Take the 2-minute tour ×
Stack Overflow is a question and answer site for professional and enthusiast programmers. It's 100% free, no registration required.

I got a list and a vector:

list<int> l;
for(int i=0; i<10; i++)
    l.push_back(i);

vector<int> v;

I want to initialize v using the first 5 elements in l, that is in this case {0,1,2,3,4}.

Besides for loop coupled with v.push_back, any other way? memcpy or copy?

PS: I am not using C++0x/C++11 at present.

share|improve this question
    
@LightnessRacesinOrbit, er, anything wrong with my question? –  Alcott Feb 8 '12 at 11:11
    
Is boost allowed? –  hmjd Feb 8 '12 at 11:19
    
In C++11 there's std::copy_n (once you consider upgrading your compiler) –  jrok Feb 8 '12 at 11:23
    
@hmjd, sorry, I am not using boost either. –  Alcott Feb 8 '12 at 11:25
    
@jrok, yes, I am considering upgrade the compiler, but how? Install the newest g++? –  Alcott Feb 8 '12 at 11:25

4 Answers 4

up vote 3 down vote accepted

You can use std::copy and std::advance (instead of +, for the non-random-access iterator):

#include <list>
#include <vector>
#include <iterator>
#include <algorithm>

int main() {
   std::list<int> l;
   for (int i = 0; i < 10; i++)
       l.push_back(i);

   std::vector<int> v;
   v.reserve(5);

   std::list<int>::iterator start = l.begin(), end = start;
   std::advance(end, 5);
   std::copy(start, end, std::back_inserter(v));

   std::cout << v.size();   // 5
}

The advance is "slow", though, because of the nature of std::list<>; that's why op+ is not available for the std::list<>::iterator.

share|improve this answer
    
Using std::copy? Plz elaborate on that. –  Alcott Feb 8 '12 at 11:12
    
@Alcott: Done.. –  Lightness Races in Orbit Feb 8 '12 at 11:18
    
thanks for the elaboration. –  Alcott Feb 8 '12 at 11:24
    
Why would you do that instead of a for loop? You essentially traversing your collection twice, advancing your iterator first in std::advance and then in std::copy. It's fine for 5, but when you would have ten million elements in your list, this would be a real waste of time. So formally the answer is correct, but why would you want to do that? for loop with vector::resize would work faster. –  mezhaka Feb 8 '12 at 11:43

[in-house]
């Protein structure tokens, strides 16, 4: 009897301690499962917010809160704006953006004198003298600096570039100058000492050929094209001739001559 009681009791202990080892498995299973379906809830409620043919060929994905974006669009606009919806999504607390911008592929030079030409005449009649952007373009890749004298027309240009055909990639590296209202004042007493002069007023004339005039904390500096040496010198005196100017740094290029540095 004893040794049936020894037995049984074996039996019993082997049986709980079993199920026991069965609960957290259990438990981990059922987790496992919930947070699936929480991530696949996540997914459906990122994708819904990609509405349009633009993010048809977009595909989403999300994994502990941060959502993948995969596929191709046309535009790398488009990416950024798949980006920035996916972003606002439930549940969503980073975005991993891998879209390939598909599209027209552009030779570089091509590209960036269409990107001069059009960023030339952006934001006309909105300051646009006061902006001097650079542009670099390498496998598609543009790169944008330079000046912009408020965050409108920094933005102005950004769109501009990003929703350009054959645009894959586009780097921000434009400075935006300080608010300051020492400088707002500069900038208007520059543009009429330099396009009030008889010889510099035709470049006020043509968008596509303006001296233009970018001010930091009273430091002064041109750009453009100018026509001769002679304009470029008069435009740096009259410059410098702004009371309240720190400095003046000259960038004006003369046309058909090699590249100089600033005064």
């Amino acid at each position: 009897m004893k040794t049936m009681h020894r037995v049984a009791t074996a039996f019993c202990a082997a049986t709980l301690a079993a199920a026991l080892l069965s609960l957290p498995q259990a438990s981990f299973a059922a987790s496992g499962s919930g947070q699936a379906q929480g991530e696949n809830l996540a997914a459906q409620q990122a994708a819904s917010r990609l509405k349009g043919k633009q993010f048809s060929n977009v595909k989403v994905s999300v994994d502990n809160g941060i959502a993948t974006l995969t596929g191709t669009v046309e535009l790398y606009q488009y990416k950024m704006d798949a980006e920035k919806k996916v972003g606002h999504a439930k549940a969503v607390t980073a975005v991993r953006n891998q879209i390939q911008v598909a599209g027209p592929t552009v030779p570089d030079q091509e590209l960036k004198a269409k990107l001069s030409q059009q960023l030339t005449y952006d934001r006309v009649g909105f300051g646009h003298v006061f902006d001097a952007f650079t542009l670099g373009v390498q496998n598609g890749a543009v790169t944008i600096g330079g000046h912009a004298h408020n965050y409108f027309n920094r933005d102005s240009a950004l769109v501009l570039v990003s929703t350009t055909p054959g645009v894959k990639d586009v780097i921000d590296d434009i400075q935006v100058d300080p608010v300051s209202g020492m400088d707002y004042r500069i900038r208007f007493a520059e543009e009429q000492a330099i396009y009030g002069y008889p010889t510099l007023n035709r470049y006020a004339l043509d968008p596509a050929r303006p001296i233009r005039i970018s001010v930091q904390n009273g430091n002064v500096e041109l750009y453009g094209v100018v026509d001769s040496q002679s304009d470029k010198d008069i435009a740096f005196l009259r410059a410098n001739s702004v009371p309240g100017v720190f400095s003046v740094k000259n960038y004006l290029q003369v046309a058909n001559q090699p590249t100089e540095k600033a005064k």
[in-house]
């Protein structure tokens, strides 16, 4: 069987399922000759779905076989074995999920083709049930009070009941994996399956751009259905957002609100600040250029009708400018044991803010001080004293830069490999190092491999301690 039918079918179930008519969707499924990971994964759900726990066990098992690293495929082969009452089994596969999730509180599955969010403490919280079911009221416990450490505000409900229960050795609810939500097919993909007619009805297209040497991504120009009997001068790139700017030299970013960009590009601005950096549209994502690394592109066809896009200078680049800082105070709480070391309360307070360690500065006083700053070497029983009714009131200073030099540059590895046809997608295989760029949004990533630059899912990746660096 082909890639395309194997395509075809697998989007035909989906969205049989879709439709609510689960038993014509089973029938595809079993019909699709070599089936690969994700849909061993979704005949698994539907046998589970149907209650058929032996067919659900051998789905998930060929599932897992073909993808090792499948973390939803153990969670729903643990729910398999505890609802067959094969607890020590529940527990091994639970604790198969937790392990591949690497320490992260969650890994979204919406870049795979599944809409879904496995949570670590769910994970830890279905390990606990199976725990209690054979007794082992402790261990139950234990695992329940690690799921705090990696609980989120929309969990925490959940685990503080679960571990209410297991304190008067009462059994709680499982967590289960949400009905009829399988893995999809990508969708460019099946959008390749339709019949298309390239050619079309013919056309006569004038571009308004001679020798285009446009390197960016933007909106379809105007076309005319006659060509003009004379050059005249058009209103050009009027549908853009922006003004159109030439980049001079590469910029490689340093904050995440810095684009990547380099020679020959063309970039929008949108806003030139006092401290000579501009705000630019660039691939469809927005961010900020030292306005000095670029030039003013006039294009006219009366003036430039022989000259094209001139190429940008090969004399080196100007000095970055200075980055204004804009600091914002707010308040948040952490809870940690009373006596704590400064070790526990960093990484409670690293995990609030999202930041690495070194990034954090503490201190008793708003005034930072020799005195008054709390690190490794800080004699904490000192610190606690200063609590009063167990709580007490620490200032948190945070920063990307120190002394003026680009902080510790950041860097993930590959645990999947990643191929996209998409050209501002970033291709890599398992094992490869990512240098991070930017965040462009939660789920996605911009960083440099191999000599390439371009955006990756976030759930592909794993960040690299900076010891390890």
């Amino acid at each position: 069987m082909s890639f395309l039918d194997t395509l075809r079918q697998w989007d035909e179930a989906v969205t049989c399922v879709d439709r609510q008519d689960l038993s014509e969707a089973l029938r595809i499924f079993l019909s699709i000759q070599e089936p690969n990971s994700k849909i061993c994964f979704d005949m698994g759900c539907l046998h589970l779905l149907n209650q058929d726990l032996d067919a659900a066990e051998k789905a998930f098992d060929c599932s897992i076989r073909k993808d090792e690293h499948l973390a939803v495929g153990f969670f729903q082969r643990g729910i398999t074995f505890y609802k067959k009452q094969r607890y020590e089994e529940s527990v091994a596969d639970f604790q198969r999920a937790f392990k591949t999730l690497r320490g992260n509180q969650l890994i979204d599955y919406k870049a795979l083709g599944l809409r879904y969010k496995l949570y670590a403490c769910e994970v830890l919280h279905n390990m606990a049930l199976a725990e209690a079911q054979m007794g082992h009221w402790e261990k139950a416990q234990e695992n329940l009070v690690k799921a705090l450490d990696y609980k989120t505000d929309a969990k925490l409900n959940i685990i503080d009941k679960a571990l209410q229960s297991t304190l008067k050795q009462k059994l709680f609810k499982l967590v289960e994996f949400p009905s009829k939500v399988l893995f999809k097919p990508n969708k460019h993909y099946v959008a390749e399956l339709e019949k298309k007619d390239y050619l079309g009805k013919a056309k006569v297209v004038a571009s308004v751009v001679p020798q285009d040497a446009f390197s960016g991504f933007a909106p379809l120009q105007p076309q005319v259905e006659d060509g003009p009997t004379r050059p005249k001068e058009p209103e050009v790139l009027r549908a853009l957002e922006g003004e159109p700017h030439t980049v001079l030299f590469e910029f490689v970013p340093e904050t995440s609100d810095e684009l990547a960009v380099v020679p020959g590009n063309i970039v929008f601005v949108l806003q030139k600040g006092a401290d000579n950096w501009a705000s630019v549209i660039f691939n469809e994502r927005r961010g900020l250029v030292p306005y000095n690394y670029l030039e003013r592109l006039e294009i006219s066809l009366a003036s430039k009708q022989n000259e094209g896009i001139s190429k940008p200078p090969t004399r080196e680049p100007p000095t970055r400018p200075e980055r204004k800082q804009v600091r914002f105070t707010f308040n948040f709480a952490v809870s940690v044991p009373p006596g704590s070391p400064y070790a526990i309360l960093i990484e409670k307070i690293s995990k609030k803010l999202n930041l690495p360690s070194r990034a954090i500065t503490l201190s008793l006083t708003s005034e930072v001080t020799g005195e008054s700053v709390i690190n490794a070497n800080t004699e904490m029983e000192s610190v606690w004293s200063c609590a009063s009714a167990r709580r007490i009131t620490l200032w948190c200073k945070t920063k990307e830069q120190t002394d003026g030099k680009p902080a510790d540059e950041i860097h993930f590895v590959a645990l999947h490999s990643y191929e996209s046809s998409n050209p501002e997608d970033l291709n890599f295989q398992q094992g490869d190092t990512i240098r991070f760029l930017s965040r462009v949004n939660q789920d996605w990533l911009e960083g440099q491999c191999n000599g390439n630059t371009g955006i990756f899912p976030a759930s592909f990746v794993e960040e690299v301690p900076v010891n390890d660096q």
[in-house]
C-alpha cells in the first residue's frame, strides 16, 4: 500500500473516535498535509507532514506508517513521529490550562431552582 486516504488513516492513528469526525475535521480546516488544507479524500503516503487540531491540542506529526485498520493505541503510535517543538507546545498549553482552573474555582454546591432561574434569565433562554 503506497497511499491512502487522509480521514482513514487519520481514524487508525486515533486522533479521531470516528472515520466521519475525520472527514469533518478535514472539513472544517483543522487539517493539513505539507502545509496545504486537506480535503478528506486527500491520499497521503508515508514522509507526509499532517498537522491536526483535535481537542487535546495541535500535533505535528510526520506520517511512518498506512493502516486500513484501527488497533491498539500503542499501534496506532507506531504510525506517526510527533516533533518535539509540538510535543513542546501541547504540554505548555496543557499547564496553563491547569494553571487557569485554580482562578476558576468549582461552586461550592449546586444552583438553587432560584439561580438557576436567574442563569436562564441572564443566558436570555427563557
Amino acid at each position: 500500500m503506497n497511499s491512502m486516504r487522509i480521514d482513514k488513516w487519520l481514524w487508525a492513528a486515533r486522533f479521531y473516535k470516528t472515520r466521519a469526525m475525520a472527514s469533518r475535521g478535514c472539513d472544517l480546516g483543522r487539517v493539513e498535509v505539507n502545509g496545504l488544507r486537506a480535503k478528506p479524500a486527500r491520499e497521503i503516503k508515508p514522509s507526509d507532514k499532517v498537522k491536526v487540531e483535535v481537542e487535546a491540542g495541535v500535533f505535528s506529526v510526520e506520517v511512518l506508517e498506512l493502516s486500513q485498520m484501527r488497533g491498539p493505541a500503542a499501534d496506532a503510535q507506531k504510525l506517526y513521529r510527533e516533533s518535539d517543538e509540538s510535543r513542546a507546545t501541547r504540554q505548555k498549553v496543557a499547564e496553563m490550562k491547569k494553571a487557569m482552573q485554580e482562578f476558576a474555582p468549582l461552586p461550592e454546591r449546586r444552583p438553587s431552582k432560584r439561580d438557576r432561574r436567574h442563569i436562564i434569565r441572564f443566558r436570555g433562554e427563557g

@mezhaka: Indeed, you wouldn't want to do it. I did say it's slow, and a previous revision of my answer mentioned that it leads to double-traversal. A loop would be better; and you should use vector::reserve actually. –  Lightness Races in Orbit Feb 8 '12 at 13:22

You can't avoid looping, this is the very nature of a list. There's certainly no guarantee as to how the data is stored so you can't use something like memcpy. If you don't want to access the elements of a container by looping through them, you shouldn't be using a list.

As other answers have pointed out there are a number of compact ways you can use iterators to do this, but all of them will ultimately loop through your list.

share|improve this answer
    
He's looking for a solution that loops for him. –  Lightness Races in Orbit Feb 8 '12 at 11:11
    
That's not what the question says. –  naltmann Feb 8 '12 at 11:17
    
Well, yes, it basically is. He even wonders out loud whether std::copy can help. std::copy is a wrapper around a loop. –  Lightness Races in Orbit Feb 8 '12 at 11:21
    
Oh yeah sorry, I take it back, I misread that. –  naltmann Feb 8 '12 at 11:29

This should do :

#include <list>
#include <vector>
#include <iostream>
#include <iterator>
#include <algorithm>

struct convF
{
    convF( std::list<int>::const_iterator it_):it(it_){}

    int operator()()
    {
        return *it++;
    }

    std::list<int>::const_iterator it;
};

int main()
{
    std::list<int> l;
    std::vector<int> v;

    l.push_back(5);
    l.push_back(4);
    l.push_back(3);
    l.push_back(2);
    l.push_back(1);
    l.push_back(9);
    l.push_back(11);
    l.push_back(13);
    l.push_back(15);
    l.push_back(16);

    std::generate_n( std::back_inserter( v ), 5, convF(l.begin()) );

    std::copy( v.begin(), v.end(), std::ostream_iterator<int> (std::cout, " "));
    std::cout<<std::endl;
}
share|improve this answer

the most simple solution is:

list<int> l;
for(int i=0; i<10; i++)
    l.push_back(i);

vector<int> v(l.begin(), l.begin()+5);

This constructor takes two iterators marking the beginning and one element after the end.

share|improve this answer
    
No, you can't do arithmetic operation on list::iterator. –  Alcott Feb 8 '12 at 11:09

Your Answer

 
discard

By posting your answer, you agree to the privacy policy and terms of service.

Not the answer you're looking for? Browse other questions tagged or ask your own question.